January 29 roundup

  • Authorities arrested man who stood in front of courthouse passing out leaflets encouraging jury nullification. Michigan Supreme Court should uphold his First Amendment rights [Clark Neily and Jay Schweikert on Cato Institute brief in Michigan v. Wood, earlier here, here, and here]
  • Also on the topic of jury nullification, is that an appropriate metaphor for things happening with the Senate and impeachment? [Jim Galloway, Atlanta Journal-Constitution, quotes me]
  • In 2018 an Eleventh Circuit panel green-lighted a suit claiming that it was unconstitutional for Alabama to enact a law pre-empting Birmingham’s local enactment of a higher minimum wage, on the claim that the white-led state lawmaking majority had acted with the purpose and effect of injuring African-Americans, who (it was argued) were more likely to be beneficiaries of the wage mandate. Now the full circuit en banc (over a dissent) has dismissed the case on standing grounds without deciding whether disparate racial impact can taint otherwise neutral laws [Lewis v. Governor of Alabama]
  • New California law CCPA, promoted as giving consumers the right to see and delete their data, results in users being required to yield up more data and creates new security risks [Kashmir Hill, New York Times via Gus Hurwitz (“anyone who didn’t see this coming shouldn’t be in the business of writing laws”)]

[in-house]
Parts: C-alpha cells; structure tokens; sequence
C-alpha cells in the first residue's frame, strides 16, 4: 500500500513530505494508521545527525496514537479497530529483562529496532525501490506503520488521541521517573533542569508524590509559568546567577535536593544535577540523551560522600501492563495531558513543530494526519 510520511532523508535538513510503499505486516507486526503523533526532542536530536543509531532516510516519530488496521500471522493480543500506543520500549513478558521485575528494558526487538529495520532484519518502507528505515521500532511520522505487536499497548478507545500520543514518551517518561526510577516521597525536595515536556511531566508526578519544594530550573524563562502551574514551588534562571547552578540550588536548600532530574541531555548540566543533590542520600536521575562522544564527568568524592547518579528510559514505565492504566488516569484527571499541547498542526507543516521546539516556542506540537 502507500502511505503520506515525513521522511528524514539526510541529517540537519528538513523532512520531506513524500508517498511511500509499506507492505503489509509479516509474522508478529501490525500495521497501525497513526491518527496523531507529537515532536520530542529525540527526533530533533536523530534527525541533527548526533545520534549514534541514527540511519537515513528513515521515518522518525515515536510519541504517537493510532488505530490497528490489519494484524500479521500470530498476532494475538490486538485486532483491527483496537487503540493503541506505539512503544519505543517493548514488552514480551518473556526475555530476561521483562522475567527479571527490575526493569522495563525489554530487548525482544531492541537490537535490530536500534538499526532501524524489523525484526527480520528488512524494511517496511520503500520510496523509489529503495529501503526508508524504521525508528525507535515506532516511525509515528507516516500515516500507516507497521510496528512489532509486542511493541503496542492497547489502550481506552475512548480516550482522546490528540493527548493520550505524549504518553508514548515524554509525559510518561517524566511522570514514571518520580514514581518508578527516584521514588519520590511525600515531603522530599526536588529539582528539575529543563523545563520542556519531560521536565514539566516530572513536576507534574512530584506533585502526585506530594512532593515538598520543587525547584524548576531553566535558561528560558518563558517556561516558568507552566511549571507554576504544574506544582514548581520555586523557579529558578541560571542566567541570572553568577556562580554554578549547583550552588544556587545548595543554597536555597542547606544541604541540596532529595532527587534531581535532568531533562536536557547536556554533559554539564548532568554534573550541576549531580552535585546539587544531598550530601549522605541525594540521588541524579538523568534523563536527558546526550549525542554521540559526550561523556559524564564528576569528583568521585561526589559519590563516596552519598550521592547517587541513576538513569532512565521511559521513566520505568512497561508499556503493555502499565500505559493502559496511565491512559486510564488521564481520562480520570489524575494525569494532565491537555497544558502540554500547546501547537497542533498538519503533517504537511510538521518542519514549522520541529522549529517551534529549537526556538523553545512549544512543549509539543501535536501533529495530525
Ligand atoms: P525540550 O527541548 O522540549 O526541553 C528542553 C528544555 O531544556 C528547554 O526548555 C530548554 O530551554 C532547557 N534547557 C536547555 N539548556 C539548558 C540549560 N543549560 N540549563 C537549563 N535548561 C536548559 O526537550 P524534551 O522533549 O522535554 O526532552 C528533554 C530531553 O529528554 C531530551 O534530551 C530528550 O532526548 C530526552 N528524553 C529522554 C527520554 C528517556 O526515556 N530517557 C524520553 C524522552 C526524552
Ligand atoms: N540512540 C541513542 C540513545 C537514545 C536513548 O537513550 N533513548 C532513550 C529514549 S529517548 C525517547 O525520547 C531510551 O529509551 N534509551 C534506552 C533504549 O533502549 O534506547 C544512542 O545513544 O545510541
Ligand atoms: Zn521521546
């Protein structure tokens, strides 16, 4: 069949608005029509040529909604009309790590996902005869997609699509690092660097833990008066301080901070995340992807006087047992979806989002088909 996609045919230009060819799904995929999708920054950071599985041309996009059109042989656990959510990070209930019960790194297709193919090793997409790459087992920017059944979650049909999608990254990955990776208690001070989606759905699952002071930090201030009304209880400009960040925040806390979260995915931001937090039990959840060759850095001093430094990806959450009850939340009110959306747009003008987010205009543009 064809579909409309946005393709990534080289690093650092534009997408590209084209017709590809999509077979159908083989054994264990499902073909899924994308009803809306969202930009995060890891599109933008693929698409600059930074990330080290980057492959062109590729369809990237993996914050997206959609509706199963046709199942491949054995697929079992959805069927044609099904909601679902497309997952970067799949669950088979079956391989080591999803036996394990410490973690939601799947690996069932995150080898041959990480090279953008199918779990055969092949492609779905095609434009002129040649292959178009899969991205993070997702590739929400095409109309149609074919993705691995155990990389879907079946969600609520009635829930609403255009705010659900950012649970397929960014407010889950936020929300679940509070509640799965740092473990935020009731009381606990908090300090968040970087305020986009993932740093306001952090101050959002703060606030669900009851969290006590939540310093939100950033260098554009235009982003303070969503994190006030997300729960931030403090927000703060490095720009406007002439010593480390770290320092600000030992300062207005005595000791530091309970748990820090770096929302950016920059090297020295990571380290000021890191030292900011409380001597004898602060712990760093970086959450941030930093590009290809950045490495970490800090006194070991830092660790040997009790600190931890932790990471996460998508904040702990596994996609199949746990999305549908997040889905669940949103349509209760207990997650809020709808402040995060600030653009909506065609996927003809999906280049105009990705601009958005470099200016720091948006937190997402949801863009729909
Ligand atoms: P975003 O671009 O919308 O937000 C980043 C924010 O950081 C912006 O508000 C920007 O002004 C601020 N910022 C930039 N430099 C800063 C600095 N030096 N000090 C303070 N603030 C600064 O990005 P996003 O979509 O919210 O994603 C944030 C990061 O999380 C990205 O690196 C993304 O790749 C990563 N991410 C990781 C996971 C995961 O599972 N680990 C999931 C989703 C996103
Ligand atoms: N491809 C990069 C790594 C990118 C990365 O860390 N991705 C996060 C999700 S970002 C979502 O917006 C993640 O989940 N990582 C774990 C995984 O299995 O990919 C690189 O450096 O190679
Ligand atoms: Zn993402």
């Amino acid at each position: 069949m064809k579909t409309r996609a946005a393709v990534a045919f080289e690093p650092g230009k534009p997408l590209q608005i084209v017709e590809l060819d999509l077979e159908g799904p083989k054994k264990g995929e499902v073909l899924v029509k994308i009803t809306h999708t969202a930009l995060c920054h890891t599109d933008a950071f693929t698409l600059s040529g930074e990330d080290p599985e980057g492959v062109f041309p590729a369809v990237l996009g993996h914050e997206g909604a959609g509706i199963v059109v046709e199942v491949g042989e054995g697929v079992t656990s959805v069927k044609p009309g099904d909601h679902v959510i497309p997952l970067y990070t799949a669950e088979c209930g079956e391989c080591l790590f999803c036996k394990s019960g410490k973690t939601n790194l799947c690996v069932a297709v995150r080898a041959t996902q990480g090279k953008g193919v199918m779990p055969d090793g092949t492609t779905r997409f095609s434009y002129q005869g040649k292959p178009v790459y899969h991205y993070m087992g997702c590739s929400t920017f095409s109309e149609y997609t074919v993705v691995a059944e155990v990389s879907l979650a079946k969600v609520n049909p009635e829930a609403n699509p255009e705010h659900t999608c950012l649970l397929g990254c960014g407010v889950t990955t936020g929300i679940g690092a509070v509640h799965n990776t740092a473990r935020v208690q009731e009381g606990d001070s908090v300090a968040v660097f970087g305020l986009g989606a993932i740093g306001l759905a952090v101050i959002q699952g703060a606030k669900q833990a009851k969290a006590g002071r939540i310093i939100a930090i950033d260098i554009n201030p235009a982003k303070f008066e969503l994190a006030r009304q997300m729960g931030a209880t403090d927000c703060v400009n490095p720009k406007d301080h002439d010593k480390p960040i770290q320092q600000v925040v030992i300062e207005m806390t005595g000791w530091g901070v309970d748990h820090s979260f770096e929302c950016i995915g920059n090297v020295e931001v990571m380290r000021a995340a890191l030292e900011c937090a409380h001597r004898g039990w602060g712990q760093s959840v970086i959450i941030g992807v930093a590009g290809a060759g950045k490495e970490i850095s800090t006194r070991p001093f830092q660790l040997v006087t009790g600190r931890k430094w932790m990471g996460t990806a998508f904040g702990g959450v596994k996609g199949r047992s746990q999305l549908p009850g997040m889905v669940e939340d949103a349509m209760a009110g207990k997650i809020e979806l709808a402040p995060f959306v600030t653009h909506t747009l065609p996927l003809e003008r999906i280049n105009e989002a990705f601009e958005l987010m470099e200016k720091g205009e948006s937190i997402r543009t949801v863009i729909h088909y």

• Wasatch Brewery’s Polygamy Porter (“take some home to the wives”) is deemed okay by regulators in its own state of Utah, but is too naughty for their counterparts in North Carolina [Hayley Fowler, Charlotte Observer]
  • Symposium on “The Politicization of Antitrust” with Luigi Zingales, Alec Stapp, and others [Truth on the Market] And “The Future of Antitrust: New Challenges to the Consumer Welfare Paradigm and Legislative Proposals” with Makam Delrahim, Maureen Ohlhausen and others [Federalist Society National Lawyers Convention]

3 Comments

  • With respect to the Michigan case, it seems to me to be a very easy case–citizens can advise other citizens of their powers.

    • As I appreciate the Michigan Court of Appeals decision in the Wood case, if someone writes a letter to the editor about a matter in litigation, that would be a violation of the criminal jury tampering statute.

      • Somehow I get the impression that “appreciate” was a poor word choice.

Join the Discussion

You may use these HTML tags and attributes: <a href="" title=""> <abbr title=""> <acronym title=""> <b> <blockquote cite=""> <cite> <code> <del datetime=""> <em> <i> <q cite=""> <s> <strike> <strong>

This site uses Akismet to reduce spam. Learn how your comment data is processed.